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382 BUILD A REVOLUTE COORDINATE ARM
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FIGURE 25.4 Forearm elbow joint detail. a. Complete joint; b. Exploded view.
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POSITION CONTROL 383
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FIGURE 25.5 A close-up view of the elbow joint.
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behind it. This may interfere with the operation of the arm or robot, however, so you may want to opt for counterweights attached to the end of the arm. I successfully used two four-ounce fishing tackle weights attached to the arm with a 2-inch-by-3/4-inch corner angle bracket (see Fig. 25.8).
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Position Control
The stepper motors used for the shoulder and elbow joints of the prototype provide a natural control over the position of the arm. Under electronic control, the motors can be commanded to rotate a specific number of steps, which in turn moves the upper arm and forearm a specified amount. You should supplement the open-loop servo system with limit switches. These switches provide an indication when the arm joints have moved to their extreme positions. The most common limit switches are small leaf switches. You can also construct optical switches using photo-interrupters. A small patch of plastic or metal interrupts the flow of light between an LED and phototransistor, thus signaling the limit of movement. You can build these interrupters by mounting an infrared LED and phototransistor on a small perforated board or purchase ready-made modules (they are common surplus finds). When using continuous DC motors, you need to provide some type of feedback to
384 BUILD A REVOLUTE COORDINATE ARM
FIGURE 25.6 The motor mounted on the shoulder.
FIGURE 25.7 The completed arm, with gripper (hand) attached.
POSITION CONTROL 385
FIGURE 25.8 Counterbalance weights attached to the end of the forearm help redistribute the weight. You can also use springs, which will help reduce the overall weight of the arm.
report the position of the arm. Otherwise, the control electronics (almost always a computer) will never know where the arm is or how far it has moved. There are several ways you can provide this feedback. The most popular methods are a potentiometer and an incremental shaft encoder.
POTENTIOMETER
Attach the shaft of a potentiometer to the shoulder or elbow joint or motor (see Fig. 25.9), and the varying resistance of the pot serves as an indication of the position of the arm. Just about any pot will do, as long as it has a travel rotation the same as or greater than the travel rotation of the joints in the arm. Otherwise, the arm will go past the internal stops of the potentiometer. Travel rotation is usually not a problem in arm systems, where joints seldom move more than 40 or 50 . If your arm design moves more than about 270 , use a multiturn pot. A three-turn pot should suffice. Another method is to use a slider-pot. You operate a slider-pot by moving the wiper up and down, rather than by turning a shaft. Slider-pots are ideal when you want to measure linear distance, like the amount of travel (distance) of a chain or belt. Fig. 25.10 shows a slider-pot mounted to a cleat in the timing belt used to operate the elbow joint. The value of the pot is a function of the control electronics you have hooked up to it, but 10K to 100K potentiometers usually work well with most any circuit. The potentiome-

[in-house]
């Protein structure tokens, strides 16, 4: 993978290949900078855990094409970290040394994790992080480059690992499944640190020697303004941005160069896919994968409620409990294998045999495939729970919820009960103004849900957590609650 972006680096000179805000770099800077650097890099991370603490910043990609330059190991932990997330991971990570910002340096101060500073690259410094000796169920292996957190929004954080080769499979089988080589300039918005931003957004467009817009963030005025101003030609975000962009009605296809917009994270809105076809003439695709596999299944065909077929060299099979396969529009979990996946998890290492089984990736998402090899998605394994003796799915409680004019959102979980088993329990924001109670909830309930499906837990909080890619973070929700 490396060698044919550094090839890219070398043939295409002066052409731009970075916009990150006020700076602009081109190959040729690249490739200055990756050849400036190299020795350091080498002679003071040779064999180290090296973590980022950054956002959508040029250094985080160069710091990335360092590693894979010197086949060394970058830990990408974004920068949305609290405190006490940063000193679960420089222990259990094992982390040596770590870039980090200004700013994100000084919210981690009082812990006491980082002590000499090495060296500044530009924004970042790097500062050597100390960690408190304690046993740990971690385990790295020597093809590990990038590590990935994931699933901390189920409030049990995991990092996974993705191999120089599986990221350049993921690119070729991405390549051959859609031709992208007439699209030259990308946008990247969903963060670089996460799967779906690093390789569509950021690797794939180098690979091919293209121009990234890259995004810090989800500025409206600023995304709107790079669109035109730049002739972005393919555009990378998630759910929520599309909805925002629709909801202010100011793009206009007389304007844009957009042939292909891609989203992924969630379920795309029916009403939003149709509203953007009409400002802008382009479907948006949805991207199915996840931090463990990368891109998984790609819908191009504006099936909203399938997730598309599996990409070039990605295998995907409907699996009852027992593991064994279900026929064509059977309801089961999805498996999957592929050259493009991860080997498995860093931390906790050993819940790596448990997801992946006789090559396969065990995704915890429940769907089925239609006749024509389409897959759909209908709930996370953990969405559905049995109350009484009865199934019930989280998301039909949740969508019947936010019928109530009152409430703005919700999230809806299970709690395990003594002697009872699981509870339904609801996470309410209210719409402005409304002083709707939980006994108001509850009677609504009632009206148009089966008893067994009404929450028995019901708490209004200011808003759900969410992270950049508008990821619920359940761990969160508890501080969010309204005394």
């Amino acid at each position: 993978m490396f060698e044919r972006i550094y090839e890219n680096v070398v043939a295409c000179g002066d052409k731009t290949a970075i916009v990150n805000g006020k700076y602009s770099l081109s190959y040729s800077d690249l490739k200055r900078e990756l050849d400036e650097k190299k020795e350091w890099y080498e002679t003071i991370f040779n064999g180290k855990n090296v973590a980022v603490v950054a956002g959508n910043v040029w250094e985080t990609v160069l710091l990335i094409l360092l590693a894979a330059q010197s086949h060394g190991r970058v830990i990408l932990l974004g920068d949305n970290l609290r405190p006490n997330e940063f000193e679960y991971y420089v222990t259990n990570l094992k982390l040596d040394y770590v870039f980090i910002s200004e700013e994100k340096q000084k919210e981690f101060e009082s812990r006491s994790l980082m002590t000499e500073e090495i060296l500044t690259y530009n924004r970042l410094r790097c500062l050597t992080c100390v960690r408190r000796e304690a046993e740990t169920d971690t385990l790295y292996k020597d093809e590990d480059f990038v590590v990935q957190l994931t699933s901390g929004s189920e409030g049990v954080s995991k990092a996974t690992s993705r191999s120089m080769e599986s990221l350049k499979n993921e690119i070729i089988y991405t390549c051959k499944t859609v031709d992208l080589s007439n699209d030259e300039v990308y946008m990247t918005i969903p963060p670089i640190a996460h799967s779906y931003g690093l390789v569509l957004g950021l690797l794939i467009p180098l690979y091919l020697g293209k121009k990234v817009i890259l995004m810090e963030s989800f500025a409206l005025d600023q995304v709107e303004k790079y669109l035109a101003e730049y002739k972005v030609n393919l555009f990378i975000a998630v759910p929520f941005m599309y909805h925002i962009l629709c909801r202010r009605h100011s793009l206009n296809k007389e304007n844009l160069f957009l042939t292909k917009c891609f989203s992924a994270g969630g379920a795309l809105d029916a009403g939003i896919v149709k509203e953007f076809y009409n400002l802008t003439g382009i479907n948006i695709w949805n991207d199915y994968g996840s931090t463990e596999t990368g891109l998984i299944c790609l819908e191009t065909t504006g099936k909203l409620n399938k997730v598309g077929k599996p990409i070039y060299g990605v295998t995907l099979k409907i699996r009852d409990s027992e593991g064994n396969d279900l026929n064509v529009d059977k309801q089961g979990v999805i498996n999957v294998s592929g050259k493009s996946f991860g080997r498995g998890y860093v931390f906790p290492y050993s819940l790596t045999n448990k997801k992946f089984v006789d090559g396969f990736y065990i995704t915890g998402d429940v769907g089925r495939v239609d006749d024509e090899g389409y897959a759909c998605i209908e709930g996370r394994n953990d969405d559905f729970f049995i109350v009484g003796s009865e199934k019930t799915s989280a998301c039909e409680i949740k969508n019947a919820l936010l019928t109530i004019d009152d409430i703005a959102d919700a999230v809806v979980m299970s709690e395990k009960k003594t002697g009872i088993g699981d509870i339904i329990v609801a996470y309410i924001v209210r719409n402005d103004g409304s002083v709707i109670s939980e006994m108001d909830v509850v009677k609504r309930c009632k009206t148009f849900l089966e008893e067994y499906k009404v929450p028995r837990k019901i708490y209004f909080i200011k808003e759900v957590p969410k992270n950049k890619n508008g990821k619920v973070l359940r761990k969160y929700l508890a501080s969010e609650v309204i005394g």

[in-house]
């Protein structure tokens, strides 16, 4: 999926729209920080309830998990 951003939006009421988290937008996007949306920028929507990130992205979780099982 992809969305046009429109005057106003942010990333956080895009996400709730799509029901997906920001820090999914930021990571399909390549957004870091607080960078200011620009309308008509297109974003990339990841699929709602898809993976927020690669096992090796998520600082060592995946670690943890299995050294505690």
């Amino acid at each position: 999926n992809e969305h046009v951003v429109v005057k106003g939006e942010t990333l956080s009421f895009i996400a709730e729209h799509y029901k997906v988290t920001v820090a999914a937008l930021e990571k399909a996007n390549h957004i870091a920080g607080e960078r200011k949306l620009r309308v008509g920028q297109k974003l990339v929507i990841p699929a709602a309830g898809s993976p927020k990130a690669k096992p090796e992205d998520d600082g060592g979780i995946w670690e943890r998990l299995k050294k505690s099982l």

386 BUILD A REVOLUTE COORDINATE ARM
Potentiometer
Motor
FIGURE 25.9 Using a potentiometer as a position feedback device. Mount the potentiometer on a drive motor or on a joint of the arm.
Slide potentiometer
Movement of Drive FIGURE 25.10 Using a slide potentiometer to register position feedback. The wiper of the pot can be linked to any mechanical device, like a chain or belt, that moves laterally.
POSITION CONTROL 387
Wiper connects to circuit or ADC FIGURE 25.11 The basic electrical hookup for providing a varying voltage from a potentiometer.
ter may provide a relative measurement of the position of the arm, but the information is in analog form, as a resistance or voltage, neither of which can be directly interpreted by a computer. By connecting the pot as shown in Fig. 25.11, you gain an output that is a voltage between 0 and the positive supply voltage (usually 5 or 12 volts). The wiper of the pot can be connected to the input of an analog-to-digital converter (ADC), which translates voltage levels into bytes. Now, before you go off screaming about the complexity of ADCs, you should really try one first. The latest chips are relatively inexpensive (under $5) and require a very minimum number of external components to operate. The best part about ADC chips is that most have provisions for connecting eight or more analog signals. You select which signal input you want to convert into digital data. That means you can use one $5 ADC for all of the joints in a two-arm robot system. To be useful, the ADC should be connected to a microprocessor or computer. You can also use your personal computer as the controlling electronics for your robot. Read 29, Interfacing with Computers and Microcontrollers, for more information about ADCs and computer control. Also note that some microcontrollers have their own ADCs built in. For example, the BasicX-24 from NetMedia sports eight ADC inputs; the OOPic microcontroller offers a pair of ADC inputs. Neither of these microcontrollers requires any external components to be connected to the ADC inputs. See Chaps. 32 and 33, respectively, for more information on the BasicX and OOPic microcontroller chips.
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